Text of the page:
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Tower management companies who build, own and operate network towers for various telcos, are a given in mature telecom markets but Bangladesh is getting to see their advantages only now as telcos overcome the initial concerns of sharing tower infrastructure with competitors.

Industry experts say telcos can slash operational costs by 50-60%, and sure enough; a slew of national and international companies are making a beeline into the nascent market. Realizing that, the telcos in Bangladesh now opt for sharing network towers because they realize if they can reduce operating costs, then they can concentrate more strongly on the quality of customer service.

But has it really been a success? Are tower companies creating value for their shareholders and their mobile operator clients? We need to look at the existing shared network tower market scenario to get a clear picture.

The current tower markets

First, we need to look at the tower companies’ market in our neighboring India. India is a must case since inspired by the early success of tower companies in India, operators around the world are contemplating selling or spinning off their towers.

The Indian telecom sector saw a dramatic growth phase from the late 1990s to 2010. Because operators were focused on acquiring customers and expanding services in the midst of hyper-competitive pricing pressures, they started outsourcing network management, information technology, call centers and then tower infrastructure—all previously seen as core strategic activities.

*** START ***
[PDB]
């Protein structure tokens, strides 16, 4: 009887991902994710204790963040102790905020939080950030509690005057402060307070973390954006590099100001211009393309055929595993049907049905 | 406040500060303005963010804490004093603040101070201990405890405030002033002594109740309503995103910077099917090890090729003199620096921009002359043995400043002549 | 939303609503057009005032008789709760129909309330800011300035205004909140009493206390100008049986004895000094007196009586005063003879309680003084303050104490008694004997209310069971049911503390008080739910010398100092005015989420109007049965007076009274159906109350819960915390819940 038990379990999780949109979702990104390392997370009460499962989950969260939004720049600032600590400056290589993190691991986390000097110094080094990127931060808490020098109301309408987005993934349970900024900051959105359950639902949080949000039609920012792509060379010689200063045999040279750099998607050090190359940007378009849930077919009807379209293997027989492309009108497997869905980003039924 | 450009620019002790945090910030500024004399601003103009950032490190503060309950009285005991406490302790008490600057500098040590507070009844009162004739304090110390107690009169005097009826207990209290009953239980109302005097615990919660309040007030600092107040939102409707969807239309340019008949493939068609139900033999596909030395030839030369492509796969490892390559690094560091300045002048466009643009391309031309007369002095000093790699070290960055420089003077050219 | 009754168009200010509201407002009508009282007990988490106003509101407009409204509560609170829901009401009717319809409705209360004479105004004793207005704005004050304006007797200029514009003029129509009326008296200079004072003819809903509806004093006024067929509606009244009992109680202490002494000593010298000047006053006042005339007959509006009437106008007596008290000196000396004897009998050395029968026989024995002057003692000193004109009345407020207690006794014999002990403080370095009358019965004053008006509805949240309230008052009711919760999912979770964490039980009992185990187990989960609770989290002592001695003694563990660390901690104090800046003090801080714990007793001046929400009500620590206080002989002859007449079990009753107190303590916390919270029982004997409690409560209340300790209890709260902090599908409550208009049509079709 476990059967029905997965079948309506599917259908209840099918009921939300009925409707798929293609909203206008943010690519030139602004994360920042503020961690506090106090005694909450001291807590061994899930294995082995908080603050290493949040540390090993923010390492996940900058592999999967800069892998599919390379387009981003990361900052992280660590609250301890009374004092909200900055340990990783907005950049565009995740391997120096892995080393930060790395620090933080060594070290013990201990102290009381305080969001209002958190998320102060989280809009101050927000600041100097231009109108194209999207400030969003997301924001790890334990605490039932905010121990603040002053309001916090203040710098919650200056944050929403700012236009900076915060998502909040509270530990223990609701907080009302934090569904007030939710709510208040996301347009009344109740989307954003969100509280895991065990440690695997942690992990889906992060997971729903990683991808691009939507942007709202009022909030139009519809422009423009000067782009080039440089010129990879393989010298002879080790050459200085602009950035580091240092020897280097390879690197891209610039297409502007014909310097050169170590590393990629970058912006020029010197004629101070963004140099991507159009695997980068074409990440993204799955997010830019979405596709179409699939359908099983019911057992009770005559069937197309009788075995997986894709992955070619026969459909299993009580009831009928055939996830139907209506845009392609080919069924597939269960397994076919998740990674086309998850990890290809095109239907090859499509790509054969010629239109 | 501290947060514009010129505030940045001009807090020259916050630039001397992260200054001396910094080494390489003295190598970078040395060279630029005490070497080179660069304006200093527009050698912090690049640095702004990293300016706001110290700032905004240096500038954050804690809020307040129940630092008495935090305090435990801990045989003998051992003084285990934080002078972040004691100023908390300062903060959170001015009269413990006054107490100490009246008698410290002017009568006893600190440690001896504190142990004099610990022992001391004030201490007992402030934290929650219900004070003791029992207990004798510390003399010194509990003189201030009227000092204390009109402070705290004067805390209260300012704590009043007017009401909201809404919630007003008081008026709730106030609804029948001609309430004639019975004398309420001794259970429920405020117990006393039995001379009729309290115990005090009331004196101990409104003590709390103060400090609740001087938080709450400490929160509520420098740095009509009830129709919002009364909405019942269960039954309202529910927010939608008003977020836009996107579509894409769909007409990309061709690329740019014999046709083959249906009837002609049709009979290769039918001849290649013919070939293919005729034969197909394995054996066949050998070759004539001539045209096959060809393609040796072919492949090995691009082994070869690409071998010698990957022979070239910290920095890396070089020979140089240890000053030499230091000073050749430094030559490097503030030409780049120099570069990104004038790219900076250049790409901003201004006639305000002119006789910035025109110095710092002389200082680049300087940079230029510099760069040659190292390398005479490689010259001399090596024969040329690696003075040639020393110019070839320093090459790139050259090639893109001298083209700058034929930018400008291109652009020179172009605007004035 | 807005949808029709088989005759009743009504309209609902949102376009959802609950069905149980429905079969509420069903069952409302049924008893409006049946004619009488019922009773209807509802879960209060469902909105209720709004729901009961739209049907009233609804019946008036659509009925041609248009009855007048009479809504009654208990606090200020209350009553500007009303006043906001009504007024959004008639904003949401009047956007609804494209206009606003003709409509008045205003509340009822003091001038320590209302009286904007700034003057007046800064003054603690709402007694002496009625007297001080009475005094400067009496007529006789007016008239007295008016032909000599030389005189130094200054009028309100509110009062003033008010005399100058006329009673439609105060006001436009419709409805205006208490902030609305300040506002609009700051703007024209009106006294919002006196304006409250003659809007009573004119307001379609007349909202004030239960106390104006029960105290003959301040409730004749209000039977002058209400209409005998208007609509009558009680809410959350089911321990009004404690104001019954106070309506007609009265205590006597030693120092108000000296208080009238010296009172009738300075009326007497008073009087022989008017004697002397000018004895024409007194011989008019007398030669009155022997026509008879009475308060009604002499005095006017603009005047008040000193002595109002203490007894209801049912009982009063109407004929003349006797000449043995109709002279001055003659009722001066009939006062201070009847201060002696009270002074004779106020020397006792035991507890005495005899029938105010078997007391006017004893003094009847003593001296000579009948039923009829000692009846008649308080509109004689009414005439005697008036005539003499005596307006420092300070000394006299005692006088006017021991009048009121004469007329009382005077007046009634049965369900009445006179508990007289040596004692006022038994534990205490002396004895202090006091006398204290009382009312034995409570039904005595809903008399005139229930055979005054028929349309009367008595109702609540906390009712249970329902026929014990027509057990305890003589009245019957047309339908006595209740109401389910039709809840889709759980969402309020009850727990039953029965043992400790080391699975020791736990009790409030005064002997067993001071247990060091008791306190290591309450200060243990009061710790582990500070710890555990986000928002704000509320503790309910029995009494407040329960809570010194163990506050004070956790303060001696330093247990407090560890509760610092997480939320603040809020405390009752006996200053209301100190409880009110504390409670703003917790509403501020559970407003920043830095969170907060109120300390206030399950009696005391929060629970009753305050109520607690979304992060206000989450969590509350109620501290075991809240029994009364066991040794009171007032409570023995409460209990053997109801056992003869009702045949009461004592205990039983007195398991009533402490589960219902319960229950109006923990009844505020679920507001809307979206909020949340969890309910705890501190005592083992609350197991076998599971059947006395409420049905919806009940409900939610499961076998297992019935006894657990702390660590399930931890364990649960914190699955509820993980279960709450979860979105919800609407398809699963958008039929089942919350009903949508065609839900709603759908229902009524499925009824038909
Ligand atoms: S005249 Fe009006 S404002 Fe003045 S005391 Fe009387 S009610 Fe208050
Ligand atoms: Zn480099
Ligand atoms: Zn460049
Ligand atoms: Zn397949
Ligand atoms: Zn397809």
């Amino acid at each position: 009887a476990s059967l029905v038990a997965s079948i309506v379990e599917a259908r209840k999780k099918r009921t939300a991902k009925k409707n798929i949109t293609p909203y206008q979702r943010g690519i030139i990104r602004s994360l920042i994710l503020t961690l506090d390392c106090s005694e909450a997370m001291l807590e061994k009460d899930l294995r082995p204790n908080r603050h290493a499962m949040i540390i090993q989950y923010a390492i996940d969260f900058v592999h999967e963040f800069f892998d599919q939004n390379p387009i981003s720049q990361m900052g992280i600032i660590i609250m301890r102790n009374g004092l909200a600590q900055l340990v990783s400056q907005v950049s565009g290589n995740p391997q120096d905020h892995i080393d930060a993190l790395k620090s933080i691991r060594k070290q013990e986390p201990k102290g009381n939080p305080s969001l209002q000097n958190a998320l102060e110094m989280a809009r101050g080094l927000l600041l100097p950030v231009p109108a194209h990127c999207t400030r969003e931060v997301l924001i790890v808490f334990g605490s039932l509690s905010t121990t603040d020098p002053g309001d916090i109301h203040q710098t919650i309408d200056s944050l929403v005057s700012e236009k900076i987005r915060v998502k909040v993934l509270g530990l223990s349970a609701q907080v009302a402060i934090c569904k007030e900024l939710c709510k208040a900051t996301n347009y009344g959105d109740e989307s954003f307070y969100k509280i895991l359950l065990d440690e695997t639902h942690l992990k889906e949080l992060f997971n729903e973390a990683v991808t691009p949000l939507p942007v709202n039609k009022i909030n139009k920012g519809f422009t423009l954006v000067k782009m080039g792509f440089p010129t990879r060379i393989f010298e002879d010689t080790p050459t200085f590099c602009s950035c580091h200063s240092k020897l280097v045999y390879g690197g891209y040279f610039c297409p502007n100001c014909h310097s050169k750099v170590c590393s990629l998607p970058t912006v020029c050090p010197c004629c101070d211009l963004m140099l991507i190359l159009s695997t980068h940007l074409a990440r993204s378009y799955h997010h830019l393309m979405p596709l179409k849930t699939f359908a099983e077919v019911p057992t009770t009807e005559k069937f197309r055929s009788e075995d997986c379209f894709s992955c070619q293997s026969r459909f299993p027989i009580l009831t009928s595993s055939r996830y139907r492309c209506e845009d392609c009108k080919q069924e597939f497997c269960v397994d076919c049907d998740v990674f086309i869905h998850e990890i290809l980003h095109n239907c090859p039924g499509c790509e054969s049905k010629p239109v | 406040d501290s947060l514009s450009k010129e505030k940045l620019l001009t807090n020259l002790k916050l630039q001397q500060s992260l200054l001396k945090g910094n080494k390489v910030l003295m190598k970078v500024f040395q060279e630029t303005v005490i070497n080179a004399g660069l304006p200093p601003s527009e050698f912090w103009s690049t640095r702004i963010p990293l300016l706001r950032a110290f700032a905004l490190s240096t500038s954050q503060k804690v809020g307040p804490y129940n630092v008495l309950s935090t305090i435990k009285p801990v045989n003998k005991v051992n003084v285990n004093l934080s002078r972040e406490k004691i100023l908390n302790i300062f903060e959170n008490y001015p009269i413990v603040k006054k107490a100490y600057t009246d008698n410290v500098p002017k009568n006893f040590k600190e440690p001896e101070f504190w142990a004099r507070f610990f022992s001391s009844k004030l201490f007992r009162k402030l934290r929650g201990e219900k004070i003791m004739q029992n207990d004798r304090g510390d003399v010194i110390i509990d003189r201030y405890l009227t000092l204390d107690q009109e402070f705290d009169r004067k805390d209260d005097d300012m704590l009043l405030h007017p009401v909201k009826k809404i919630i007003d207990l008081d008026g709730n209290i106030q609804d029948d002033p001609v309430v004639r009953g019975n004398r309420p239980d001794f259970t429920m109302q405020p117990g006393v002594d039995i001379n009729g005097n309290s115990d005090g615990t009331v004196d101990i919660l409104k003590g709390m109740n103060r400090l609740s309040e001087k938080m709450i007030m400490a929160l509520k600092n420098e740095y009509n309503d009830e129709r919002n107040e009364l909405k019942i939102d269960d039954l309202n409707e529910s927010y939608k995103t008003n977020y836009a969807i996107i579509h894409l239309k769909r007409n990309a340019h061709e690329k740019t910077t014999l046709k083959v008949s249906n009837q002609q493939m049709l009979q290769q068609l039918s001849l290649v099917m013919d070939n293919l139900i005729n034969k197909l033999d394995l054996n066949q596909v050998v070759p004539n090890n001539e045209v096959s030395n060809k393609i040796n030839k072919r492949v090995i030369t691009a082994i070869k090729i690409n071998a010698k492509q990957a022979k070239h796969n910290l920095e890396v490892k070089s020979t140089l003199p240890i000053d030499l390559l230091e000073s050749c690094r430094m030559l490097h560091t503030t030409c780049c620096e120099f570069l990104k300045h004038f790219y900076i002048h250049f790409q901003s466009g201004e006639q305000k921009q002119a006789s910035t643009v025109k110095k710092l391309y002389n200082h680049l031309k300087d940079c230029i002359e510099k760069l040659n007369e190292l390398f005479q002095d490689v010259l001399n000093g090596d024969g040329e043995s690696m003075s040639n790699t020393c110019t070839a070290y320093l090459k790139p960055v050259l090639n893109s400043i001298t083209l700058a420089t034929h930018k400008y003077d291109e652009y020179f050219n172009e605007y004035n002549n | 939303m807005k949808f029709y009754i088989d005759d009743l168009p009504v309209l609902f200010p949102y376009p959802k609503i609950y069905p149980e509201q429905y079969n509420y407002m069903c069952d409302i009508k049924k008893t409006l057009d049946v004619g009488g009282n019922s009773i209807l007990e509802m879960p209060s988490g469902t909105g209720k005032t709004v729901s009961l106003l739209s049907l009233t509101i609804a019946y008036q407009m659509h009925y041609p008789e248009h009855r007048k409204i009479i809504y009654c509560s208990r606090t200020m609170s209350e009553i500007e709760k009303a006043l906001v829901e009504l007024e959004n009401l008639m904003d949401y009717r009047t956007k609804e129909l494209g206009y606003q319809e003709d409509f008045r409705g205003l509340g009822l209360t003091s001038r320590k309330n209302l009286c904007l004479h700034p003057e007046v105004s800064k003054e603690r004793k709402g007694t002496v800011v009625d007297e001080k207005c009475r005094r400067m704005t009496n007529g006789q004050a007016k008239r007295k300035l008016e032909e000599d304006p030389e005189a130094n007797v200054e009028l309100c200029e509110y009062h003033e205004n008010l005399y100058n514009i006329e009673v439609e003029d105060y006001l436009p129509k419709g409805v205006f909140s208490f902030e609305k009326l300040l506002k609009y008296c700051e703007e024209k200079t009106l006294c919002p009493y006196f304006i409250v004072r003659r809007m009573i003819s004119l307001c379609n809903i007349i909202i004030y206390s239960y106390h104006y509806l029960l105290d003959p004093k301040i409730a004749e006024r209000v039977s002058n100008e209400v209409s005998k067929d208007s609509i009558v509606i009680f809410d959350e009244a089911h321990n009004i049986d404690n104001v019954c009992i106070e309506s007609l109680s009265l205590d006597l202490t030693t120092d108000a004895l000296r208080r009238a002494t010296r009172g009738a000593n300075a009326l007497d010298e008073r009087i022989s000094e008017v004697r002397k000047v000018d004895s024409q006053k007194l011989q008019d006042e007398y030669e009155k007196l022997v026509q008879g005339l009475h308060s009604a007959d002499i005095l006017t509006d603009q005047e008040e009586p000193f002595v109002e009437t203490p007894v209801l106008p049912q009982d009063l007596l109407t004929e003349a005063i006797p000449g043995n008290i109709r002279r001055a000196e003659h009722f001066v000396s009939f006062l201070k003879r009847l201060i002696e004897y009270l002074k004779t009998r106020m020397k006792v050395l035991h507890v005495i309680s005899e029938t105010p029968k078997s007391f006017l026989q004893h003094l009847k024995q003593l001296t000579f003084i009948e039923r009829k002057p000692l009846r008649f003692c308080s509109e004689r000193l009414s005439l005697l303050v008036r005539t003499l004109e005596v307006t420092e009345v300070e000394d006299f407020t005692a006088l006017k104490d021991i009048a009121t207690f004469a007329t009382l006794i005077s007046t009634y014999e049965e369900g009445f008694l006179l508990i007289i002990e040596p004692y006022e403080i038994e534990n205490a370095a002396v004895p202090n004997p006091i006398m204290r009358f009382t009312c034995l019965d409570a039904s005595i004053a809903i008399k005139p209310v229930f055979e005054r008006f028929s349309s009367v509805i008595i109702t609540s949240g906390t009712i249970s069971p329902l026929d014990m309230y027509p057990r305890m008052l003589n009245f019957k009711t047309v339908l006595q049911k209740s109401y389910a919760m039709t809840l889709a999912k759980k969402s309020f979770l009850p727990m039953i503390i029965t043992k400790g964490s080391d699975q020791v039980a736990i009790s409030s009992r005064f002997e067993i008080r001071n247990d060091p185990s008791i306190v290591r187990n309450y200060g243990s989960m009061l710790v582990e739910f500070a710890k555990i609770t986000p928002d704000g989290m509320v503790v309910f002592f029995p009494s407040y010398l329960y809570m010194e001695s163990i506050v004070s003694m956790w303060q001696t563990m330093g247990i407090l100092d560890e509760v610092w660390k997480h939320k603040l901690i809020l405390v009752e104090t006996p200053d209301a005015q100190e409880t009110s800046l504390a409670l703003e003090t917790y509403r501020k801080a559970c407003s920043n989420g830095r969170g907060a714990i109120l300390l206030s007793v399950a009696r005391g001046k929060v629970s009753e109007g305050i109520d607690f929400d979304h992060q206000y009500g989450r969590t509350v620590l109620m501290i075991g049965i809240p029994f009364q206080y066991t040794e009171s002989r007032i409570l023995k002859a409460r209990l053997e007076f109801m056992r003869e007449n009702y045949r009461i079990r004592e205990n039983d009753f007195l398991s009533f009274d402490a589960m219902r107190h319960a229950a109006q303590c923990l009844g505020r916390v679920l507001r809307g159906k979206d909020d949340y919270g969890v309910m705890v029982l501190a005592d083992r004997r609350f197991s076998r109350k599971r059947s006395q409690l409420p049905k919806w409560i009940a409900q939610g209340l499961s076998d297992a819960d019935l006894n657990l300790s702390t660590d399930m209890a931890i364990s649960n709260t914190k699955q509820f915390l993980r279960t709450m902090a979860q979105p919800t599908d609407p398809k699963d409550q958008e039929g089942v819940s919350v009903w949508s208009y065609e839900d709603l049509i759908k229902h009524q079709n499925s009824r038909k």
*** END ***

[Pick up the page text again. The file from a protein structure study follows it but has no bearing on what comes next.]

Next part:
In 2008, Quippo, an independent company with a small portfolio of towers shared by operators, acquired 1,000 sites from Spice Telecom, which later became Idea Cellular. In the same year, Bharti Airtel, Vodafone and Idea created the world’s largest tower company, Indus Towers, through a joint venture.

Between 2007 and 2010, the number of towers rose from about 100,000 to 310,000, fueling an increase in tenancy ratios to 1.6 per tower. From 2010 to 2012, there was an aggressive growth of new operators, allowing private players such as Viom to boost their tenancy ratio to 2.4.

Tower sharing created a strong incentive in the Indian telecom market: It allowed operators to reduce costs considerably and focus on core marketing activities while enabling new operators to rollout networks in record times. For example, Tata DoCoMo rolled out 16,000 sites within a year with Viom.

However, hyper-competition in the mobile industry and the ongoing fallout from competitive and regulatory challenges over the past 12 months have put cost pressures on Indian tower companies. With around 365,000 towers, there is now an over-supply and growth has tapered off. As a result, Indian tower companies have begun to look for new growth avenues and focus more on operational improvements.